‘Wonderful’ is a popular orchard variety pomegranate that also grows well in home gardens.
Since antiquity the bright red seeds of the pomegranate (Punica granatum) have been likened to rubies. The fleshy seeds are a sign of the nutritional treasure hidden inside the fruit’s tough, leathery rind. The covering of these Middle Eastern fruits protects them from birds and dehydration, unlike fully exposed stone fruits and berries.
The pomegranate […]
The grand French Chateau de Villandry Ornamental Parterre Garden is in the foreground with the Ornamental Kitchen Garden in the background.
As with most things French, even vegetable gardens can be decidedly beautiful. What makes them so special are parterre potagers, a practice of creating symmetrical, geometric patterns with beds of vegetables of different colors and textures. Within the geometric beds, which are often lined with […]
New, heat-tolerant blueberries should be enjoyed in more gardens south of the Mason Dixon Line and in the Southwest
Forget that blueberries (Vaccinium spp.) are just a crop for the far north, because that’s changed. Modern selection and breeding has resulted in a range of hybrids and varieties that extend blueberries into almost every growing zone. What makes this such a great opportunity is that blueberries are […]
Every seed has a story. When it comes to heirloom vegetable seeds, those with great stories have been nurtured for hundreds and thousands of years by diverse peoples worldwide. Many heirlooms have been lost in time, but some have been preserved, bringing with them wonderful traits that tell us something about the people who grew them and the […]
Large sprays of bright red berry-like fruits mature in time for holiday decorating.
In my old High Sierra home, I decorated with my own native Christmasberry (Heteromeles arbutifolia, USDA Zone 8) fruit every winter for nearly 20 years. Also called California toyon, this shrub produces large sprays of bright red fruits that are so seasonally welcome, I wondered why it was not more popular in landscaping.
Christmasberry makes […]
The ferocious spines of the golden barrel cactus make them very difficult to pot. (Image by Jessie Keith)
The golden barrel (Echinocactus grusonii) is America’s favorite cactus. All over the Southwest it has become a coveted living ornament in landscapes. When back lit by the sun, the bright canary-yellow spines literally glow, creating high drama against blue agaves and succulents. A big yellow cactus potted […]
Raised-bed hoops and row covers can help you protect crops from harsh growing conditions and winter cold.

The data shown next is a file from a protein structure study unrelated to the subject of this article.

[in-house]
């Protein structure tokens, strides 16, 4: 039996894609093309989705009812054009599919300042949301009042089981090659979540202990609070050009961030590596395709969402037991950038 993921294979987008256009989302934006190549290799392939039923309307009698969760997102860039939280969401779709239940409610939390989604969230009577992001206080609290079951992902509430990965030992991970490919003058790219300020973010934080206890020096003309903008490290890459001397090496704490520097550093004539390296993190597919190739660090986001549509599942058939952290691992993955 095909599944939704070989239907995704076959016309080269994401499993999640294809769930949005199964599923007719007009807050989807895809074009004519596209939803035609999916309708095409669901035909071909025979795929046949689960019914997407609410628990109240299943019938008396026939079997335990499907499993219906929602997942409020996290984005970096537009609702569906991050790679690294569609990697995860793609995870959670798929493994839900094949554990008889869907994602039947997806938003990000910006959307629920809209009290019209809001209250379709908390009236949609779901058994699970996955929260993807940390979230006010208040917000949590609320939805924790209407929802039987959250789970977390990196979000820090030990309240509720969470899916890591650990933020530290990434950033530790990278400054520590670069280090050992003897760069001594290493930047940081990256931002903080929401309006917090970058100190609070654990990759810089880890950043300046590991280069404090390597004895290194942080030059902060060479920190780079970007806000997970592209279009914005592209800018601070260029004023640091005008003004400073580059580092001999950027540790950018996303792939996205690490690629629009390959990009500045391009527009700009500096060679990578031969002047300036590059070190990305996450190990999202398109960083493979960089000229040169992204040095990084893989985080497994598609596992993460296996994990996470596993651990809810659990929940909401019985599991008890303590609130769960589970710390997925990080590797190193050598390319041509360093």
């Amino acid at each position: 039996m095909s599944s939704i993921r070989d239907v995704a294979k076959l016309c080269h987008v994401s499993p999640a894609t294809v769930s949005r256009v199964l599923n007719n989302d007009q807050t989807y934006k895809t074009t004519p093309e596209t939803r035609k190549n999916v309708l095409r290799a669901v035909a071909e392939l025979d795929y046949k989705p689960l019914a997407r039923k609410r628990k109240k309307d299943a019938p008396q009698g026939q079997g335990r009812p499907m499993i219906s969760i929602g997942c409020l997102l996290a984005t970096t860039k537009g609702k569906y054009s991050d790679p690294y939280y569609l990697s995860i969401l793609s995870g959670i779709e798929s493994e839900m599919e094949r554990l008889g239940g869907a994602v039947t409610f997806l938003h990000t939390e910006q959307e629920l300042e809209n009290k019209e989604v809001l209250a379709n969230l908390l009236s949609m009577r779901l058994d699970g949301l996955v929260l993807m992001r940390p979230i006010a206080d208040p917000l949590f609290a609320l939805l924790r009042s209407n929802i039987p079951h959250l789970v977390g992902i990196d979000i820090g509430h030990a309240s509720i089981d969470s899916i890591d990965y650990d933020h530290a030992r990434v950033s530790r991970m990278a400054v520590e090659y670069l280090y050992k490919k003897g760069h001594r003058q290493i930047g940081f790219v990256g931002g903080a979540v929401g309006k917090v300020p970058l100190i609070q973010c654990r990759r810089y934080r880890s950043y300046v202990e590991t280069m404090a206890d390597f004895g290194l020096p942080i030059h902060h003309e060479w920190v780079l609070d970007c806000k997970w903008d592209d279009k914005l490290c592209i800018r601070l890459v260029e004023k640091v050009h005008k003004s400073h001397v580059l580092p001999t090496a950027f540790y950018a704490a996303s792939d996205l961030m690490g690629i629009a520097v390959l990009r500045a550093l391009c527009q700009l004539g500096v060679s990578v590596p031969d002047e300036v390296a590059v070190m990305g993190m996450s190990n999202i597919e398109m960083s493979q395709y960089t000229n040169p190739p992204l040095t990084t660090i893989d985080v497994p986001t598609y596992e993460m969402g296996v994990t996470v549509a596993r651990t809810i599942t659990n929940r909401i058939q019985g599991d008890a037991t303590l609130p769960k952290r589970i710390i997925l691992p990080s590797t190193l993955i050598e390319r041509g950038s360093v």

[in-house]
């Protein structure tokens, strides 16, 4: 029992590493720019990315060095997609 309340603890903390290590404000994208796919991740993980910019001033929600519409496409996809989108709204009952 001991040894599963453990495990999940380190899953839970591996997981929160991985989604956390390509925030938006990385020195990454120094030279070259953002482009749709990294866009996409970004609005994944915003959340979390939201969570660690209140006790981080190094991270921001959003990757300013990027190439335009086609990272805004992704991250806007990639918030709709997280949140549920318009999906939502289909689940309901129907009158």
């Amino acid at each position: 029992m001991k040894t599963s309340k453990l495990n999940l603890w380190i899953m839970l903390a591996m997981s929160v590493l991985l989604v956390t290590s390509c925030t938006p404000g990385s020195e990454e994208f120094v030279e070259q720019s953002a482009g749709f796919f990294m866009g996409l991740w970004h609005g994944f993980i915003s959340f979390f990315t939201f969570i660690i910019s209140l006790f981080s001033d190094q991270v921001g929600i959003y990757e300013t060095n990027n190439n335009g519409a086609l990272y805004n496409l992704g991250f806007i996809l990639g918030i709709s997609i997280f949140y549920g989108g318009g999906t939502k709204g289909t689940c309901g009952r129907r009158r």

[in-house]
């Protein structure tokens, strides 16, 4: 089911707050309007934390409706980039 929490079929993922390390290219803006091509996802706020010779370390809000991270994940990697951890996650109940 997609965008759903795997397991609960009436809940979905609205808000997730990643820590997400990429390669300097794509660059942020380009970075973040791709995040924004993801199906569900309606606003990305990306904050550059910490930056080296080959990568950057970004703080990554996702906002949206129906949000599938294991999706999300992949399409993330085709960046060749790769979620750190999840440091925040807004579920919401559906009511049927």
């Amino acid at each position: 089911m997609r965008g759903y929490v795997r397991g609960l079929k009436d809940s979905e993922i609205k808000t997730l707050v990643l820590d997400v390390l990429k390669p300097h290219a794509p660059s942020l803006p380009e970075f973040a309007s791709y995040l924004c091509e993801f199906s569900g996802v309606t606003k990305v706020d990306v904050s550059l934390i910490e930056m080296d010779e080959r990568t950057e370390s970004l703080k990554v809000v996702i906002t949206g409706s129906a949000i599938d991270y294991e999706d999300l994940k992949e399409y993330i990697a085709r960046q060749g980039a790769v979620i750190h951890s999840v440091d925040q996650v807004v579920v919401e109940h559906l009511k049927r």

Second gardens are always better than first gardens. When those first gardens were your raised beds, then maybe it’s time to raise the bar. Bigger, better, and more prolific are garden characteristics that all gardeners want, so perhaps it’s time to rehab and expand in preparation for next year’s summer garden. Read More »
Lacinato kale and Swiss chard are two great crops for fall growing.
It’s absolutely counterintuitive to plant anything in August or September, but intuition is not always right. Go against your instincts, and sow cool-season seeds right now. Do it soon, and you’ll get your fall and winter garden started just in time.
Starting Fall Vegetables
If you’re a beginner and have never grown food outside the strict summer […]
This composition of mixed succulents may look pretty, but the gang-potted group will not survive unless transplanted into their own Terracotta pots.
Those big, popular succulent collections sold in pots and troughs (otherwise known as “gang pots”) are dying out all over. Each container may be packed with a dozen or more species of succulent plants that often originate from vastly different locations and have different cultural needs. Many are […]
Rhododendron luteum amended with Black Gold Garden Compost Blend.
When the drought is long, soils are poor, and money is short, one way to revitalize struggling garden plants is to protect their roots with mulch. Good mulches help to retain moisture, cool the root zone, and discourage weeds. The conventional wisdom is to mulch with wood chips or ground up bark, but both are very slow to decompose and can bind needed soil nutrients. The […]